In the middle stage there are single-light windows on the west and south faces, a door on the east side, and a clock on the north face. The top stage contains two-light bell openings. On the summit, the parapet is plain and there are small obelisks at the corners. The south aisle has a two-light west window. The gabled south porch dates from the 15th century and has diagonal buttresses. Above its opening is a sundial dated 1846. Inside the porch are stone benches. The north porch dates from the 14th century; it is also gabled with diagonal buttresses. Above the doorway are coats of arms, and it also contains stone benches. On the south side of the church are buttresses with three double lancet windows, the middle one of which is over a priest's door. The east window has five lights, and on the east gable end is a cross. The vestry on the north side has two storeys. There is a two-light window on each storey. Inside the church is a tower arch, a chancel arch and a three-bay arcade, all dating from the early 14th century.[1]

Interior[edit]

Interior, Holy Trinity, Wensley (June 2018)

The church is considered to be as notable for its furnishings as for its architecture.[4] In the chancel is a piscina with a trefoil head. On the chancel floor are two brass memorials. The choir stalls have carved ends dated 1527, and the communion rail dates from the 17th century. In the tower arch is a 15th-century rood screen. The nave contains the Scrope family pew with a 17th-century front and, at the back is a carved parclose screen from the early 16th century, that was moved from Easby Abbey at the Dissolution.[1] The nave also contains 17th-century benches and box pews from the 18th century, an 18th-century double-decker pulpit, and an octagonal font dated 1662 with a cover wooden cover surmounted by a pineapple finial. On the walls are memorials, and on the north wall are fragments of (14th Century) medieval wall paintings discovered during 1927-1928.[9] In the east window of the south aisle are fragments of medieval stained glass.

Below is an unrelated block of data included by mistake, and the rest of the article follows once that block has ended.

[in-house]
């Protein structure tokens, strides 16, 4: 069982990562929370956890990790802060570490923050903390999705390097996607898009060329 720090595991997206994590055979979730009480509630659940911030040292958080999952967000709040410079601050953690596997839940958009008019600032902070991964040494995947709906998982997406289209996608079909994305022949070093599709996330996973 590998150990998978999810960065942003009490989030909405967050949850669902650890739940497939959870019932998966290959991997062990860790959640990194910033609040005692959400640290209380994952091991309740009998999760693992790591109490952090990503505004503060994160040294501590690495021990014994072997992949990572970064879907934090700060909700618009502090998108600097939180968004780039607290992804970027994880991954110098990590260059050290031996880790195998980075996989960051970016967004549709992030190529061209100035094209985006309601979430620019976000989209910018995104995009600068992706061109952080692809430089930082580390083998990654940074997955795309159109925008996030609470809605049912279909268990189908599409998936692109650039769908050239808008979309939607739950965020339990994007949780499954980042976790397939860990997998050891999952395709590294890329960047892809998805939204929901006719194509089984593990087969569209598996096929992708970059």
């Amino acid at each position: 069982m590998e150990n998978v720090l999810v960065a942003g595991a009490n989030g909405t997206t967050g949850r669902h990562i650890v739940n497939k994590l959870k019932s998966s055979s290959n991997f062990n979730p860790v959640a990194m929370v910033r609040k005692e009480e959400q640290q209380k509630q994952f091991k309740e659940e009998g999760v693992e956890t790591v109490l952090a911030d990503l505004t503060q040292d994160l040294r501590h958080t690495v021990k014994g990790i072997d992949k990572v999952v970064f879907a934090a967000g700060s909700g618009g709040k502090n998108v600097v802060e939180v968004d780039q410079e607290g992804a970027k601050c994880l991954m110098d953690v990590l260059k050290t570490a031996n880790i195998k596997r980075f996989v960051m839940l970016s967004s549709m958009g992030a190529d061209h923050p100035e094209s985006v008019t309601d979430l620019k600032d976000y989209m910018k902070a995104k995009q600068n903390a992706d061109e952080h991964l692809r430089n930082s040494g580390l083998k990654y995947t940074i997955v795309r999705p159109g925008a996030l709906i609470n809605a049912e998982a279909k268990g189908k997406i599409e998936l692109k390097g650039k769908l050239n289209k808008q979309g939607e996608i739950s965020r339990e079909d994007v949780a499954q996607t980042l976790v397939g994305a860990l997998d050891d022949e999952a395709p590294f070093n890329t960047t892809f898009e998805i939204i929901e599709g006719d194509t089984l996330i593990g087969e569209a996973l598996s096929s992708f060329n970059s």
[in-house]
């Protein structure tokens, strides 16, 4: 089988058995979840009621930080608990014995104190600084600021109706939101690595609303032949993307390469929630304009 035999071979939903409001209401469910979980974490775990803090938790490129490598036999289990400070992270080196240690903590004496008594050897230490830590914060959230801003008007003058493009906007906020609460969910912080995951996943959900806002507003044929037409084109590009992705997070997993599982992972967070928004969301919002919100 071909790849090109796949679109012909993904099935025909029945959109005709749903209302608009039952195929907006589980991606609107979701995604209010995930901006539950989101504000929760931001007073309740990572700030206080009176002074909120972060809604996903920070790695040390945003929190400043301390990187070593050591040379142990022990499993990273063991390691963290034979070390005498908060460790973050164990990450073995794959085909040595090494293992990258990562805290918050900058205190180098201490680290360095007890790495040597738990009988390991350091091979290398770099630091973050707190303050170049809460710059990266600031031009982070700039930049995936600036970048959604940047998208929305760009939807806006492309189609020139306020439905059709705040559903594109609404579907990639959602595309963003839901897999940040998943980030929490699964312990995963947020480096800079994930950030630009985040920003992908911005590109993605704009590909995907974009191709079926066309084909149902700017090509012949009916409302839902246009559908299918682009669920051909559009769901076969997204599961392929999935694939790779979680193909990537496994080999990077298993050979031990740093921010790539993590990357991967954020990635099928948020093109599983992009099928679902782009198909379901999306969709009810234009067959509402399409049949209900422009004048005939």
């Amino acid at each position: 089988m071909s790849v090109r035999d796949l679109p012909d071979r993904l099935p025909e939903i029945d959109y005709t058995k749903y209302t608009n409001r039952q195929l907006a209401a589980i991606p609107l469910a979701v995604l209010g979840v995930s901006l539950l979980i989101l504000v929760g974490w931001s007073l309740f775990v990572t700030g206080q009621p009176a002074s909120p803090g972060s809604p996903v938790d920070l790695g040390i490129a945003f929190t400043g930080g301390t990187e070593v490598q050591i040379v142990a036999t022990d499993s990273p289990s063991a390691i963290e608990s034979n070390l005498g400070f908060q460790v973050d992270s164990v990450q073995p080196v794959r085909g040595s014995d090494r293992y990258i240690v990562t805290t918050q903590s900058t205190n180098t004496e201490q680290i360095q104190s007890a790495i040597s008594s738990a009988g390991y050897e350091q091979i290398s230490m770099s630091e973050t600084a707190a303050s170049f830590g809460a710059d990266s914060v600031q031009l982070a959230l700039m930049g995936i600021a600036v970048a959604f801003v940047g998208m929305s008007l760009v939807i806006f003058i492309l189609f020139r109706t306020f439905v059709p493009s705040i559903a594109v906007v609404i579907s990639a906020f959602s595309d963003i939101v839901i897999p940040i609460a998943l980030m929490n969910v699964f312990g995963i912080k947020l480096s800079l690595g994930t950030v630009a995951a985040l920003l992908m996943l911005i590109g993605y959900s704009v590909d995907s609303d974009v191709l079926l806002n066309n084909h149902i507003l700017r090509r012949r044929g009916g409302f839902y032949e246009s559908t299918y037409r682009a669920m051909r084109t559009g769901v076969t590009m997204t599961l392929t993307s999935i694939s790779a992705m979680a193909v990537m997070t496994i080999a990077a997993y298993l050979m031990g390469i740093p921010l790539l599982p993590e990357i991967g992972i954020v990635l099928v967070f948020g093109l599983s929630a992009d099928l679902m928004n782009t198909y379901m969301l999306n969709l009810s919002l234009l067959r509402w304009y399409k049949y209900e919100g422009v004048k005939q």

Holy trinity glass A 8792.jpg
Holy trinity glass B 8789.jpg

Also in the church is a royal coat of arms dated 1701, and the standard of the Loyal Dales Volunteers.[1] A wooden cupboard in the church is claimed to be a reliquary containing remains of Saint Agatha.[2] The three-manual organ was built by Isaac Abbott of Leeds in memory of Letitia, Baroness Bolton (d. 4 January 1882) and opened on 19 April 1883,[10] and later restored by Wood Wordsworth, also of Leeds.[11] There is a ring of three bells. Two of these were cast in 1725 by Samuel II Smith, and the third was cast by Charles and George Mears of the Whitechapel Bell Foundry in 1847.[12]

See also[edit]

References[edit]

  1. ^ a b c d e f Historic England. "Church of Holy Trinity, Wensley (1130879)". National Heritage List for England. Retrieved 16 December 2012.
  2. ^ a b c Holy Trinity Church, Wensley, North Yorkshire, Churches Conservation Trust, retrieved 18 October 2016
  3. ^ Clifton-Taylor, Alec (1974), English Parish Churches as Work of Art, London: Batsford, p. 258, ISBN 0-7134-2776-0
  4. ^ a b c d Holy Trinity Church, Wensley, North Yorkshire (PDF), Churches Conservation Trust, retrieved 13 April 2017
  5. ^ "Ritual, Patronage and Commemoration: The Late Medieval Church at Wensley, North Yorkshire" (PDF). Bulletin of International Medieval Research. 2014. Retrieved 30 June 2018.
  6. ^ "Parishes: Wensley". British History Online. Retrieved 30 June 2018.
  7. ^ "Restoration of a Dales Church". Yorkshire Post and Leeds Intelligencer. England. 26 January 1928. Retrieved 1 January 2017 – via British Newspaper Archive.
  8. ^ "Penhill Benefice - Wensley". Penhill Benefice. Retrieved 30 June 2018.
  9. ^ a b Giles, Julian (2014). "Medieval Wall Paintings in Holy Trinity Church, Wensley, North Yorkshire" (PDF). The Yorkshire Journal. No. 1. p. 27. Retrieved 30 June 2018.
  10. ^ "Organ Opening at Wensley". Yorkshire Gazette. England. 21 April 1883. Retrieved 1 January 2017 – via British Newspaper Archive.
  11. ^ Yorkshire, North Riding (Yorkshire, North), Wensley, Holy Trinity, British Institute of Organ Studies, retrieved 26 August 2010
  12. ^ Wensley, Holy Trinity, Dove's Guide for Church Bell Ringers, retrieved 26 August 2010

Further reading[edit]